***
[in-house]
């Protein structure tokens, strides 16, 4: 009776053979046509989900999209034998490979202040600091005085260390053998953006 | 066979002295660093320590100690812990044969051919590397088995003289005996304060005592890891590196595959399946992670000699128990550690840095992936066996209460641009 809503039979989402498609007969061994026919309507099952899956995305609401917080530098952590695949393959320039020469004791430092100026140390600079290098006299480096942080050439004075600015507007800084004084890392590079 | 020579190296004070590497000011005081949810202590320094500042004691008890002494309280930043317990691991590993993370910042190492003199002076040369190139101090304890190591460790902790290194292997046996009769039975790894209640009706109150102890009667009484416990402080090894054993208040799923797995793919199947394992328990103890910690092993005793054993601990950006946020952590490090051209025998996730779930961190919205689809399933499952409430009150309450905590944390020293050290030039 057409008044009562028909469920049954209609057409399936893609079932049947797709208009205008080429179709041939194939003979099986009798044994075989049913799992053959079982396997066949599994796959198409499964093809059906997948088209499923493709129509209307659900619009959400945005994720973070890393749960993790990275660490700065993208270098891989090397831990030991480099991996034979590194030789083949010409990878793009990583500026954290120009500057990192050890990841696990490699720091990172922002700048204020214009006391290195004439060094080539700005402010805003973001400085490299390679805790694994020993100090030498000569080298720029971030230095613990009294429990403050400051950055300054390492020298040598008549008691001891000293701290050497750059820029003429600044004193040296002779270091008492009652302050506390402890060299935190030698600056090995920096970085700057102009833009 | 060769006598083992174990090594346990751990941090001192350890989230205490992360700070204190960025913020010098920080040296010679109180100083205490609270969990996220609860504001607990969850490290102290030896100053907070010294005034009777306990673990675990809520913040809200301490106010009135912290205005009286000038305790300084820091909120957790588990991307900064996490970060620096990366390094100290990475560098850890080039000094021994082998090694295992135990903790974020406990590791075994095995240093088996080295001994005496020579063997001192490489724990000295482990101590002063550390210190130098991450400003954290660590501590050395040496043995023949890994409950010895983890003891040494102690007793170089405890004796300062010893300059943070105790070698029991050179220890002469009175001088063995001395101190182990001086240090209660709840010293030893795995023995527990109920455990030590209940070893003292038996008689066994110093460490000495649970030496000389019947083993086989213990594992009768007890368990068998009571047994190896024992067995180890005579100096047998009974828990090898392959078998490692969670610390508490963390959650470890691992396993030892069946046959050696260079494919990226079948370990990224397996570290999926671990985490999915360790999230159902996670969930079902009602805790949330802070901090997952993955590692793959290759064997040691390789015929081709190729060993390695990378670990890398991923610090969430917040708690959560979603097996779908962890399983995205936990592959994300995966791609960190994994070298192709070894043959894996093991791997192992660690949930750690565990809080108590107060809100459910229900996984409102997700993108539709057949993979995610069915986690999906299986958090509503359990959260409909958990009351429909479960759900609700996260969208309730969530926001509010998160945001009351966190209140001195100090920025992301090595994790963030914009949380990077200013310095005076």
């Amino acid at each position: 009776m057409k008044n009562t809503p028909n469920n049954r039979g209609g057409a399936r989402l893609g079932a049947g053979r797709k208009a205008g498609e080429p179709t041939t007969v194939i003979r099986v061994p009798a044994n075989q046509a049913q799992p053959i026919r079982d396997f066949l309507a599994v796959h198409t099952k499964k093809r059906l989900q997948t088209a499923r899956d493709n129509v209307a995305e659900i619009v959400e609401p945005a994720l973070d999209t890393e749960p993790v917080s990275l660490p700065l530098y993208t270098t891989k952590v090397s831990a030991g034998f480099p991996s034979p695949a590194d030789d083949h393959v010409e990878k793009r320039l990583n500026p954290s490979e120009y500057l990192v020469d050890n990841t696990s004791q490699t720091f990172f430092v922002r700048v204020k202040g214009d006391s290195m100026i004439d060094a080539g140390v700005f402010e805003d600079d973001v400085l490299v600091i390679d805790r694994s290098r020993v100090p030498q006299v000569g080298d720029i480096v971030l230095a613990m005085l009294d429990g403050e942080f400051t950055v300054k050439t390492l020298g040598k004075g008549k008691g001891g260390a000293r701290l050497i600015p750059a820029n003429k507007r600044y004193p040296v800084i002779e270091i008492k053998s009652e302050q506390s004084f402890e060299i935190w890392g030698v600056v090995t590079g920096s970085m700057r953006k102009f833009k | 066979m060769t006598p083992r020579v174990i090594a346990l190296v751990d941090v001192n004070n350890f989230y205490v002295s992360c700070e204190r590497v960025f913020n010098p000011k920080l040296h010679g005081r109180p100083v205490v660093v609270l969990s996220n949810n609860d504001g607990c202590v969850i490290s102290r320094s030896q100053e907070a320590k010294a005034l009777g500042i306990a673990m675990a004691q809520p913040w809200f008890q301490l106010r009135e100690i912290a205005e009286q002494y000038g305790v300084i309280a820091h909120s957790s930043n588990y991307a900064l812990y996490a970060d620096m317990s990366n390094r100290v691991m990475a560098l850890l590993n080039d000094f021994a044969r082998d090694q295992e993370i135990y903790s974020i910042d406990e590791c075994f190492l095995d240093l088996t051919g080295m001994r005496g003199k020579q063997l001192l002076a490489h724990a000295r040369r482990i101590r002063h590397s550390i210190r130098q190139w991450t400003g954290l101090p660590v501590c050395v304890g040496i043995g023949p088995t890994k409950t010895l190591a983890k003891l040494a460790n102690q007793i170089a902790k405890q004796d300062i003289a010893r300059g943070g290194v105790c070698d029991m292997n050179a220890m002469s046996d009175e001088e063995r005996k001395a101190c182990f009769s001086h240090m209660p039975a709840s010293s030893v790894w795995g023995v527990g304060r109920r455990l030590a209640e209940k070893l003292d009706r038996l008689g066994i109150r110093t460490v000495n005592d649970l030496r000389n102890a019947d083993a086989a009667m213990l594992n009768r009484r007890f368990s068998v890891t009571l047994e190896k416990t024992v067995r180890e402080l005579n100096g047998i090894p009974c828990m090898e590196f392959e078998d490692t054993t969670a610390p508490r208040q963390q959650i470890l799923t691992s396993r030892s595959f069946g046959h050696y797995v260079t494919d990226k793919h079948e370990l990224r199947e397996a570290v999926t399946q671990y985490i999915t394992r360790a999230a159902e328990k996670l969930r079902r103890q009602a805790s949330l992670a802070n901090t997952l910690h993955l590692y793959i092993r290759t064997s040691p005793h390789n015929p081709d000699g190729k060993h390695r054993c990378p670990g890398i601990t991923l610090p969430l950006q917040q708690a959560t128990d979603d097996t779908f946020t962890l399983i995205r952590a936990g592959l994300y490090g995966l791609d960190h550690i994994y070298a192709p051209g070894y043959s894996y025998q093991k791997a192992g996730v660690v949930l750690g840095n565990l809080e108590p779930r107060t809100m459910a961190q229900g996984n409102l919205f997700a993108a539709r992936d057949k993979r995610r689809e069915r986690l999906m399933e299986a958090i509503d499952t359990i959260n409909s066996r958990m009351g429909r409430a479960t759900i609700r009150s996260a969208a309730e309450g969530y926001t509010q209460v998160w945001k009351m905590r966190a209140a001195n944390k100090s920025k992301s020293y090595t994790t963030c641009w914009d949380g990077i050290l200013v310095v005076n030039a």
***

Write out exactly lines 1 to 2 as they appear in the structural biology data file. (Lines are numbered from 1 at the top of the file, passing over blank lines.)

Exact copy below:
[in-house]
């Protein structure tokens, strides 16, 4: 009776053979046509989900999209034998490979202040600091005085260390053998953006 | 066979002295660093320590100690812990044969051919590397088995003289005996304060005592890891590196595959399946992670000699128990550690840095992936066996209460641009 809503039979989402498609007969061994026919309507099952899956995305609401917080530098952590695949393959320039020469004791430092100026140390600079290098006299480096942080050439004075600015507007800084004084890392590079 | 020579190296004070590497000011005081949810202590320094500042004691008890002494309280930043317990691991590993993370910042190492003199002076040369190139101090304890190591460790902790290194292997046996009769039975790894209640009706109150102890009667009484416990402080090894054993208040799923797995793919199947394992328990103890910690092993005793054993601990950006946020952590490090051209025998996730779930961190919205689809399933499952409430009150309450905590944390020293050290030039 057409008044009562028909469920049954209609057409399936893609079932049947797709208009205008080429179709041939194939003979099986009798044994075989049913799992053959079982396997066949599994796959198409499964093809059906997948088209499923493709129509209307659900619009959400945005994720973070890393749960993790990275660490700065993208270098891989090397831990030991480099991996034979590194030789083949010409990878793009990583500026954290120009500057990192050890990841696990490699720091990172922002700048204020214009006391290195004439060094080539700005402010805003973001400085490299390679805790694994020993100090030498000569080298720029971030230095613990009294429990403050400051950055300054390492020298040598008549008691001891000293701290050497750059820029003429600044004193040296002779270091008492009652302050506390402890060299935190030698600056090995920096970085700057102009833009 | 060769006598083992174990090594346990751990941090001192350890989230205490992360700070204190960025913020010098920080040296010679109180100083205490609270969990996220609860504001607990969850490290102290030896100053907070010294005034009777306990673990675990809520913040809200301490106010009135912290205005009286000038305790300084820091909120957790588990991307900064996490970060620096990366390094100290990475560098850890080039000094021994082998090694295992135990903790974020406990590791075994095995240093088996080295001994005496020579063997001192490489724990000295482990101590002063550390210190130098991450400003954290660590501590050395040496043995023949890994409950010895983890003891040494102690007793170089405890004796300062010893300059943070105790070698029991050179220890002469009175001088063995001395101190182990001086240090209660709840010293030893795995023995527990109920455990030590209940070893003292038996008689066994110093460490000495649970030496000389019947083993086989213990594992009768007890368990068998009571047994190896024992067995180890005579100096047998009974828990090898392959078998490692969670610390508490963390959650470890691992396993030892069946046959050696260079494919990226079948370990990224397996570290999926671990985490999915360790999230159902996670969930079902009602805790949330802070901090997952993955590692793959290759064997040691390789015929081709190729060993390695990378670990890398991923610090969430917040708690959560979603097996779908962890399983995205936990592959994300995966791609960190994994070298192709070894043959894996093991791997192992660690949930750690565990809080108590107060809100459910229900996984409102997700993108539709057949993979995610069915986690999906299986958090509503359990959260409909958990009351429909479960759900609700996260969208309730969530926001509010998160945001009351966190209140001195100090920025992301090595994790963030914009949380990077200013310095005076």